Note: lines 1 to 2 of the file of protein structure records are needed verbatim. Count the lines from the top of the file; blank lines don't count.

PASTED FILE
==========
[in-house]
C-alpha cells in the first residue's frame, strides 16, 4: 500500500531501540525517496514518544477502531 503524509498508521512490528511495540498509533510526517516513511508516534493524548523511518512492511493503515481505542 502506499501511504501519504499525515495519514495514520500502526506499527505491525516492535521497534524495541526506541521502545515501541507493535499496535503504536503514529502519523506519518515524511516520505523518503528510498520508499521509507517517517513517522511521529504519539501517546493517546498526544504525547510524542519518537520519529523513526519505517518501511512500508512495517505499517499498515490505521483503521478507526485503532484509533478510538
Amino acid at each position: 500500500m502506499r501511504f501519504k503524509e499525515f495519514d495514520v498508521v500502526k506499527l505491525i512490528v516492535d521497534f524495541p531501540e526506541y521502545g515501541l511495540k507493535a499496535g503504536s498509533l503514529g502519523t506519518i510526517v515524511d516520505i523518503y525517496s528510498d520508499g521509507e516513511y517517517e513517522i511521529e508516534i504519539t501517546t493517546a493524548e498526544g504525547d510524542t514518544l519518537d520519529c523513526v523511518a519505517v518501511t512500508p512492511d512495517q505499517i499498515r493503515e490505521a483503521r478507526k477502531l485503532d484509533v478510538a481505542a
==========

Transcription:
[in-house]
C-alpha cells in the first residue's frame, strides 16, 4: 500500500531501540525517496514518544477502531 503524509498508521512490528511495540498509533510526517516513511508516534493524548523511518512492511493503515481505542 502506499501511504501519504499525515495519514495514520500502526506499527505491525516492535521497534524495541526506541521502545515501541507493535499496535503504536503514529502519523506519518515524511516520505523518503528510498520508499521509507517517517513517522511521529504519539501517546493517546498526544504525547510524542519518537520519529523513526519505517518501511512500508512495517505499517499498515490505521483503521478507526485503532484509533478510538